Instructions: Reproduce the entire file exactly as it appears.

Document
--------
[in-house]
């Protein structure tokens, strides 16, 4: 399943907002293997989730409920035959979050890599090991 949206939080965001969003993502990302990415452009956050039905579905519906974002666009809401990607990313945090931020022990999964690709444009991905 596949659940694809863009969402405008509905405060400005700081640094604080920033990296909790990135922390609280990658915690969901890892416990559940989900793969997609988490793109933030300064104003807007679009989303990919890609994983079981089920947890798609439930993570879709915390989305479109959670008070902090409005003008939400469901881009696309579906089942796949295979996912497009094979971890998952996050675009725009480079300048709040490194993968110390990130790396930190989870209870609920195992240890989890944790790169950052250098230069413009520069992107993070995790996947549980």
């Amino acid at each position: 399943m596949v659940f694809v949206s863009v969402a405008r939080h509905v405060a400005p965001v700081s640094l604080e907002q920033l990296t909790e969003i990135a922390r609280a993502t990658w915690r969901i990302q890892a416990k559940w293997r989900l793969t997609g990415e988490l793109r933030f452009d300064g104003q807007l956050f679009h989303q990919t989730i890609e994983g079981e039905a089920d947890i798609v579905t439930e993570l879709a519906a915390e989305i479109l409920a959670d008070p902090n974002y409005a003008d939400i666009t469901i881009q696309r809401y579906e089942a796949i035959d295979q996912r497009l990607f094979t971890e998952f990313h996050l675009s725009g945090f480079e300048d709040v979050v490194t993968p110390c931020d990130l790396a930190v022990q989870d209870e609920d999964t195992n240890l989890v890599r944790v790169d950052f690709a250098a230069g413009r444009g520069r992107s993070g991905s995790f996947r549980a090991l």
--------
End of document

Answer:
[in-house]
């Protein structure tokens, strides 16, 4: 399943907002293997989730409920035959979050890599090991 949206939080965001969003993502990302990415452009956050039905579905519906974002666009809401990607990313945090931020022990999964690709444009991905 596949659940694809863009969402405008509905405060400005700081640094604080920033990296909790990135922390609280990658915690969901890892416990559940989900793969997609988490793109933030300064104003807007679009989303990919890609994983079981089920947890798609439930993570879709915390989305479109959670008070902090409005003008939400469901881009696309579906089942796949295979996912497009094979971890998952996050675009725009480079300048709040490194993968110390990130790396930190989870209870609920195992240890989890944790790169950052250098230069413009520069992107993070995790996947549980």
């Amino acid at each position: 399943m596949v659940f694809v949206s863009v969402a405008r939080h509905v405060a400005p965001v700081s640094l604080e907002q920033l990296t909790e969003i990135a922390r609280a993502t990658w915690r969901i990302q890892a416990k559940w293997r989900l793969t997609g990415e988490l793109r933030f452009d300064g104003q807007l956050f679009h989303q990919t989730i890609e994983g079981e039905a089920d947890i798609v579905t439930e993570l879709a519906a915390e989305i479109l409920a959670d008070p902090n974002y409005a003008d939400i666009t469901i881009q696309r809401y579906e089942a796949i035959d295979q996912r497009l990607f094979t971890e998952f990313h996050l675009s725009g945090f480079e300048d709040v979050v490194t993968p110390c931020d990130l790396a930190v022990q989870d209870e609920d999964t195992n240890l989890v890599r944790v790169d950052f690709a250098a230069g413009r444009g520069r992107s993070g991905s995790f996947r549980a090991l």